The fact that particles in the Standard Model can already be positioned in simpler structures such as SU(5) and that the E8 can be visualized in 3 dimensions by other representations such as G421 and F4, points in the direction that these simpler shapes are only parts of a larger and more complex structure, such as E8. In his newest model, only 20 particles remain unknown to complete the puzzle and these new particles might resolve the apparent excess of invisible mass and energy that the universe seems to posses which today we call Dark Matter and Dark Energy. We have come a long way already in the subatomic realm of quantum physics and this might be the next big step towards converging the physics of the subatomic world with the macro physics of the cosmos.
The forces of nature have always seemed to follow mathematical rules. It seems right and befitting that nature would have chosen a structure such as the E8 to create order from chaos. Even if E8 is eventually proven flawed, Lisi’s geometrical interpretation of the natural order merges Einstein’s geometrical view of space time and the quantum mechanics particle world. It seems only fair that a Grand Unifying Theory should incorporate geometry among the apparent chaos of the quantum world.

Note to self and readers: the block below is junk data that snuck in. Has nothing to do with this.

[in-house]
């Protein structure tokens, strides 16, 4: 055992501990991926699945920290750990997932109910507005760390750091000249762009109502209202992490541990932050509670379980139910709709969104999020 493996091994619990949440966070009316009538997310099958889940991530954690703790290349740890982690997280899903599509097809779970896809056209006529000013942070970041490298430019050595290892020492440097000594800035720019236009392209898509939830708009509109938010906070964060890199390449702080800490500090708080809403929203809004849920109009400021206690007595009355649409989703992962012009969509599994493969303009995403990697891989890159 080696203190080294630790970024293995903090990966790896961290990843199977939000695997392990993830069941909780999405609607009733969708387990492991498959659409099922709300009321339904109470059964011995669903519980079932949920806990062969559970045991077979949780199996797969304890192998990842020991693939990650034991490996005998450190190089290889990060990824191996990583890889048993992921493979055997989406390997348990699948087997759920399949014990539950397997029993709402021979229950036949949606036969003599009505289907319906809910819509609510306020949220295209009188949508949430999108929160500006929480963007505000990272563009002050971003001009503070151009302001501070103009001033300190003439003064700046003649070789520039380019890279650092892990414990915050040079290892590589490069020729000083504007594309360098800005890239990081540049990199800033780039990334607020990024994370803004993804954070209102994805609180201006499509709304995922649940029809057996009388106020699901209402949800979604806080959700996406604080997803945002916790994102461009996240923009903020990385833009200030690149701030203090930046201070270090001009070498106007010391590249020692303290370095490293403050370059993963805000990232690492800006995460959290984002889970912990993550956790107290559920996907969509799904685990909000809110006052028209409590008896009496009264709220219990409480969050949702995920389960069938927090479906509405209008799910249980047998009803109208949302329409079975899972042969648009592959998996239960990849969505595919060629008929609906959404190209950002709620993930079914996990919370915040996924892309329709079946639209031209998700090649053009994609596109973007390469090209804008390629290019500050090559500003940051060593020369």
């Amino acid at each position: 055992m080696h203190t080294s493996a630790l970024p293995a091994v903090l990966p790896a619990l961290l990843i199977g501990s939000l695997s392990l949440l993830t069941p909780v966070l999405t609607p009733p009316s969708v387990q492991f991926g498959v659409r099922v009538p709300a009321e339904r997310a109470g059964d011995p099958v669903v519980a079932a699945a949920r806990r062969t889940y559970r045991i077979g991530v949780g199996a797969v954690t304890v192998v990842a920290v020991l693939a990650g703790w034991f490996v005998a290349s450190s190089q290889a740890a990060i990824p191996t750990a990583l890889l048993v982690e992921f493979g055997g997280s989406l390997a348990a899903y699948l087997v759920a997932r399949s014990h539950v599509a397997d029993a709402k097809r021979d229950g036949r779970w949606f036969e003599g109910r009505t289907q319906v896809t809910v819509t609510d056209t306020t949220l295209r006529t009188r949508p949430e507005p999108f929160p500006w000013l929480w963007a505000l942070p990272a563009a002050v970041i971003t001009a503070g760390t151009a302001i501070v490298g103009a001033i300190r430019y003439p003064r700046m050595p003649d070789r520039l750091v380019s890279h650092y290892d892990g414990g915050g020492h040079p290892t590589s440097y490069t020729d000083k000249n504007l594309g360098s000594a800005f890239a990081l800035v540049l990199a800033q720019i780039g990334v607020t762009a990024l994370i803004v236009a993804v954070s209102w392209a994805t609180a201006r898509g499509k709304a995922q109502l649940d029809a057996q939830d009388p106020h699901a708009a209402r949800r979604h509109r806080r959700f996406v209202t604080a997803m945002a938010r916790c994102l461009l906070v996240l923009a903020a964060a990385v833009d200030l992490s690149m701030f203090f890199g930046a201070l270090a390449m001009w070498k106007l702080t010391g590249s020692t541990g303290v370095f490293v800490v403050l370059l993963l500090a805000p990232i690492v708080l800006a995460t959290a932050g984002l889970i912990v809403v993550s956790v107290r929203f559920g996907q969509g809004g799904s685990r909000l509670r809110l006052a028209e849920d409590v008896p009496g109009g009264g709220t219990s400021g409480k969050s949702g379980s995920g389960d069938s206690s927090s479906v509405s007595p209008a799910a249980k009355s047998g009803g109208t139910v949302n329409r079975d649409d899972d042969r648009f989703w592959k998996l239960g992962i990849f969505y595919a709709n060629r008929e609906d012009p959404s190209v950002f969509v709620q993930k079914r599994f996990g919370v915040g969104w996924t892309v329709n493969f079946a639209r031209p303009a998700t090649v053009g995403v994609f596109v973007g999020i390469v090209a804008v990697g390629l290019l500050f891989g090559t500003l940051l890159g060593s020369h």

“Nature’s grand book, which stands continually open to our gaze, is written in the language of mathematics. Its characters are triangles, circles, and other geometrical figures, without which it is humanly impossible to understand a single word of it; without these, one is wandering around in a dark labyrinth.”
Galileo Galilei 1623
Achieving a Unified Theory of Everything would be extremely exciting. New physics invariably lead to the understanding of previously unknown phenomena and new potential technological applications. Just like Einstein’s Special Theory of Relativity launched humanity into the atomic age, the final understanding of gravity could lead to applications as mundane as new transportation methods and as far reaching as interstellar travel. It has been 95 years since Einstein introduced the concept of space time and the equivalence of energy and mass providing a new understanding of the physical world not seen since Newton’s apple. We might be seeing a new apple falling from the tree.